ABSTRACT: The prevalence and genotype distribution of human papillomavirus (HPV) provides the basis for designing HPV prevention programs. The prevalence rates of type-specific HPV and coinfections in samples of Mexican women were investigated in 822 women aged 18-87 years. HPV detection was performed using a Linear Array(TM) genotyping test. HPV infection was found in 12.4% of controls, 46.3% of those with cervical intraepithelial neoplasia 1, and 100% of those with cervical intraepithelial neoplasia 3 or cervical cancer. HPV 16 was the most prevalent type in all diagnosis groups. The HPV types most frequently found in cervical cancers were 16, 18, 45, 52, 58, and 39; HPV types 16, 62, 51, 84, 18, 53, and CP6108 were the most prevalent in control women. Considering HPV-positive samples only, coinfections occurred most often in controls (63%) and were less frequent in those with cervical cancer (26%). The most frequent viral types in coinfections with HPV 16 in control women were HPV 62, 51, and 84; in women with cervical cancers, HPV 18, 39, and 70 were most common. In conclusion, in addition to HPV types 16 and 18, types 45, 39, 58, 52, and 71 were found in cervical cancers in Mexican women (78%); among them, only 65% were attributable to HPV types 16 and 18. Therefore, it is necessary to consider these viral types in the design of new vaccines, and to determine whether certain HPV types coinfecting with HPV 16 in precursor lesions determine tumor progression or regression. J. Med. Virol. © 2015 Wiley Periodicals, Inc. © 2015 Wiley Periodicals, Inc.Journal of Medical Virology 02/2015; DOI:10.1002/jmv.24099 · 2.22 Impact Factor
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ABSTRACT: Despite comparable screening rates for precancerous lesions, higher incidence and mortality related to cervical cancer in minority women persists. Recent evidence suggests that minority women with precancerous cervical lesions harbor a wider range of human papillomavirus (HPV) genotypes, many of these distinct from HPV16/18, those most commonly found in Caucasian women. The goal of the analysis was to determine if inflammatory cytokines and chemokines varied by HPV 16/18 versus other genotypes in cervical cancer tissues from Tanzanian women. HPV genotypes and concentrations of chemokines and cytokines were measured from homogenized fresh tumor tissue of thirty-one women with invasive cervical cancer (ICC). Risk factors for cervical cancer including age, parity, hormonal contraceptive use and cigarette smoking were obtained by questionnaire. Generalized linear models were used to evaluate differences between chemokines/cytokine levels in women infected with HPV16/18 and those infected with other HPV genotypes. After adjusting for age, parity and hormonal contraceptives, IL-17 was found significantly more frequently in invasive cervical cancer samples of women infected with HPV16/18 compared to women infected with other HPV genotypes (p = 0.033). In contrast, higher levels for granular macrophage colony-stimulating factor (p = 0.004), IL-10 (p = 0.037), and IL-15 (p = 0.041) were found in ICC tissues of women infected with genotypes other than HPV16/18 when compared to those of women infected with HPV16/18. While the small sample size limits inference, our data suggest that infection with different HPV genotypes is associated with distinct pro-inflammatory cytokine expression profiles; whether this explains some of the racial differences observed in cervical cancer is still unclear. Future studies are needed to confirm these findings.Infectious Agents and Cancer 03/2015; 10. DOI:10.1186/s13027-015-0005-1 · 2.07 Impact Factor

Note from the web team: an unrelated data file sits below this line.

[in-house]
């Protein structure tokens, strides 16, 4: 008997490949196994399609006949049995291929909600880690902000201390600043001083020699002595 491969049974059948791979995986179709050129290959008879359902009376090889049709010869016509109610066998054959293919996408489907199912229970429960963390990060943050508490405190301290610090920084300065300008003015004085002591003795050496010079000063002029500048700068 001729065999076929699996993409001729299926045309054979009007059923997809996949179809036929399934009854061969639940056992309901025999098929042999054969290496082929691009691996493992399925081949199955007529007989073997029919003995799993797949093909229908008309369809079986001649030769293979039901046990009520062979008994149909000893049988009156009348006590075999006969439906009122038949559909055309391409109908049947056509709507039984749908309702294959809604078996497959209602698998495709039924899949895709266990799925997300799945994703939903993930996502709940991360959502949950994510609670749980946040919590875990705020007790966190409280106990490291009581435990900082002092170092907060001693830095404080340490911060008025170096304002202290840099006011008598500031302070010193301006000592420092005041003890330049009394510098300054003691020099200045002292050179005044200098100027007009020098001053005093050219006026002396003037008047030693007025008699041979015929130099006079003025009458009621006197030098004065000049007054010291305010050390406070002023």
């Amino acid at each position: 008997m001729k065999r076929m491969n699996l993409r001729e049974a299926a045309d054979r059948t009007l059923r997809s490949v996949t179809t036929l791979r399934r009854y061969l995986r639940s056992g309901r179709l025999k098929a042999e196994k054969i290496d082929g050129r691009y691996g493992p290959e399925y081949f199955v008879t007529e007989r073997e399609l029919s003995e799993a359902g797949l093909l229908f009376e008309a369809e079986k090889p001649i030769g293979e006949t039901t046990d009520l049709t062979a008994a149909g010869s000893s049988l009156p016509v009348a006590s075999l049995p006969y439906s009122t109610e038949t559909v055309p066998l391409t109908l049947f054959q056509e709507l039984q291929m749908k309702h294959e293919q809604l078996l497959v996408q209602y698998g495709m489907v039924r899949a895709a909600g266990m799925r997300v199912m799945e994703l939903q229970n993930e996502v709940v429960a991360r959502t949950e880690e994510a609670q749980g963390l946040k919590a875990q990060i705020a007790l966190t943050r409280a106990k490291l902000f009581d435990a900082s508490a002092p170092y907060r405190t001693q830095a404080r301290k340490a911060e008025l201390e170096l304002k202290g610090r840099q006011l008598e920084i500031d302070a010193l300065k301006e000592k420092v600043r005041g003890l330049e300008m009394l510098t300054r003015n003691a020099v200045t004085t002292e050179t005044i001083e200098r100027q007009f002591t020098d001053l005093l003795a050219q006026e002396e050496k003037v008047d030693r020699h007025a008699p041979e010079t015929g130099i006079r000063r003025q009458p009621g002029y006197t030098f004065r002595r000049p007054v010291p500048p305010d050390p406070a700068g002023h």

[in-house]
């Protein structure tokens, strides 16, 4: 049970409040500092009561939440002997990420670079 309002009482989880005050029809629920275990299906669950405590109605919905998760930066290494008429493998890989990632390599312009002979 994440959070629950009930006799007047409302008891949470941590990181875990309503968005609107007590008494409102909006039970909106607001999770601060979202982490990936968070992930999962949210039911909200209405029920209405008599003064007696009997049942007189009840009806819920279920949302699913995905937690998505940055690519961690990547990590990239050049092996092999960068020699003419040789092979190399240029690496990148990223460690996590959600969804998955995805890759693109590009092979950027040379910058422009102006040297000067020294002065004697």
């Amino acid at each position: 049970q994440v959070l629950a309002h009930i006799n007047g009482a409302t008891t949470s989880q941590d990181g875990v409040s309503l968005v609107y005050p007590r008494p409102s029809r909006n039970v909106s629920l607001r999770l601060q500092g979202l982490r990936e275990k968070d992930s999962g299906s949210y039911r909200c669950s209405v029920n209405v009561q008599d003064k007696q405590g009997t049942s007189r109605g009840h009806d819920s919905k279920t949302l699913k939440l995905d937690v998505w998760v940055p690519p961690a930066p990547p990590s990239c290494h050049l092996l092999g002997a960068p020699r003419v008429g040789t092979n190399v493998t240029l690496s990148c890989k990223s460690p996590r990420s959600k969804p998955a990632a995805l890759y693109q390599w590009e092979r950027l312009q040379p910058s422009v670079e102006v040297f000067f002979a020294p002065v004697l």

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ABSTRACT: Background. The New Mexico HPV Pap Registry was established to measure the impact of cervical cancer prevention strategies in the United States. Prior to widespread HPV vaccine implementation, we established the baseline prevalence for a broad spectrum of HPV genotypes across the continuum of cervical intraepithelial neoplasia (CIN) and cancer. Methods. A population-based sample of 6,272 tissue specimens were tested for 37 HPV genotypes. The number of specimens tested within each diagnostic category was: 541 negative, 1,411 CIN grade 1 (CIN1), 2,226 CIN grade 2 (CIN2), and 2,094 CIN grade 3 (CIN3) or greater. Age-specific HPV prevalence was estimated within categories for HPV genotypes targeted by HPV vaccines. Results. The combined prevalence of HPV genotypes included in the quadrivalent and nonavalent vaccines increased from 15.3% and 29.3% in CIN1 to 58.4% and 83.7% in CIN3, respectively. The prevalence of HPV types included in both vaccines tended to decrease with increasing age for CIN1, CIN2, CIN3, and squamous cell carcinoma, most notably for CIN3 and SCC. The six most common HPV types in descending order of prevalence were HPV-16, -31, -52, -58, -33, and -39 for CIN3 and HPV-16, -18, -31, -45, -52, and -33 for invasive cancers. Conclusions. Health economic modeling of HPV vaccine impact should consider age-specific differences in HPV prevalence. Impact. Population-based HPV prevalence in CIN is not well described but is requisite for longitudinal assessment of vaccine impact and to understand the effectiveness and performance of various cervical screening strategies in vaccinated and unvaccinated women.Cancer Epidemiology Biomarkers & Prevention 11/2014; 24(1). DOI:10.1158/1055-9965.EPI-14-0775 · 4.32 Impact Factor